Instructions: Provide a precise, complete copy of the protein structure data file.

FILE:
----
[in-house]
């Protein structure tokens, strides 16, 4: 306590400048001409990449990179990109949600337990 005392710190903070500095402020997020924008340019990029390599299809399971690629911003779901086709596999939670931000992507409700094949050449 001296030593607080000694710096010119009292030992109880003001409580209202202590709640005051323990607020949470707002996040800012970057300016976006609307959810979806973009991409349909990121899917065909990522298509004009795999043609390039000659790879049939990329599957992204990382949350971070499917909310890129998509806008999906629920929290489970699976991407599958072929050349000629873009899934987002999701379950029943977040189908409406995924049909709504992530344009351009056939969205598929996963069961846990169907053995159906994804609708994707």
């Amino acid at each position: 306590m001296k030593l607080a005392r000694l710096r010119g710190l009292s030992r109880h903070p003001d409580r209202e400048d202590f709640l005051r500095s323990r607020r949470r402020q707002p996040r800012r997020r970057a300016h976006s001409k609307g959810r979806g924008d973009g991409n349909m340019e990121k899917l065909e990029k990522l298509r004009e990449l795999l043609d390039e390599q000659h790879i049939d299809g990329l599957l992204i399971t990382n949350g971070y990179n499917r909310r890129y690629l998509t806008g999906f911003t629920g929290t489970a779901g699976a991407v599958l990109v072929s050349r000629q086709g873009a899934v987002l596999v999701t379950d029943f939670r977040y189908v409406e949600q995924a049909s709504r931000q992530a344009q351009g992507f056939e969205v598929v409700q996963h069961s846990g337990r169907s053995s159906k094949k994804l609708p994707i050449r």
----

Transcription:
[in-house]
């Protein structure tokens, strides 16, 4: 306590400048001409990449990179990109949600337990 005392710190903070500095402020997020924008340019990029390599299809399971690629911003779901086709596999939670931000992507409700094949050449 001296030593607080000694710096010119009292030992109880003001409580209202202590709640005051323990607020949470707002996040800012970057300016976006609307959810979806973009991409349909990121899917065909990522298509004009795999043609390039000659790879049939990329599957992204990382949350971070499917909310890129998509806008999906629920929290489970699976991407599958072929050349000629873009899934987002999701379950029943977040189908409406995924049909709504992530344009351009056939969205598929996963069961846990169907053995159906994804609708994707």
């Amino acid at each position: 306590m001296k030593l607080a005392r000694l710096r010119g710190l009292s030992r109880h903070p003001d409580r209202e400048d202590f709640l005051r500095s323990r607020r949470r402020q707002p996040r800012r997020r970057a300016h976006s001409k609307g959810r979806g924008d973009g991409n349909m340019e990121k899917l065909e990029k990522l298509r004009e990449l795999l043609d390039e390599q000659h790879i049939d299809g990329l599957l992204i399971t990382n949350g971070y990179n499917r909310r890129y690629l998509t806008g999906f911003t629920g929290t489970a779901g699976a991407v599958l990109v072929s050349r000629q086709g873009a899934v987002l596999v999701t379950d029943f939670r977040y189908v409406e949600q995924a049909s709504r931000q992530a344009q351009g992507f056939e969205v598929v409700q996963h069961s846990g337990r169907s053995s159906k094949k994804l609708p994707i050449r």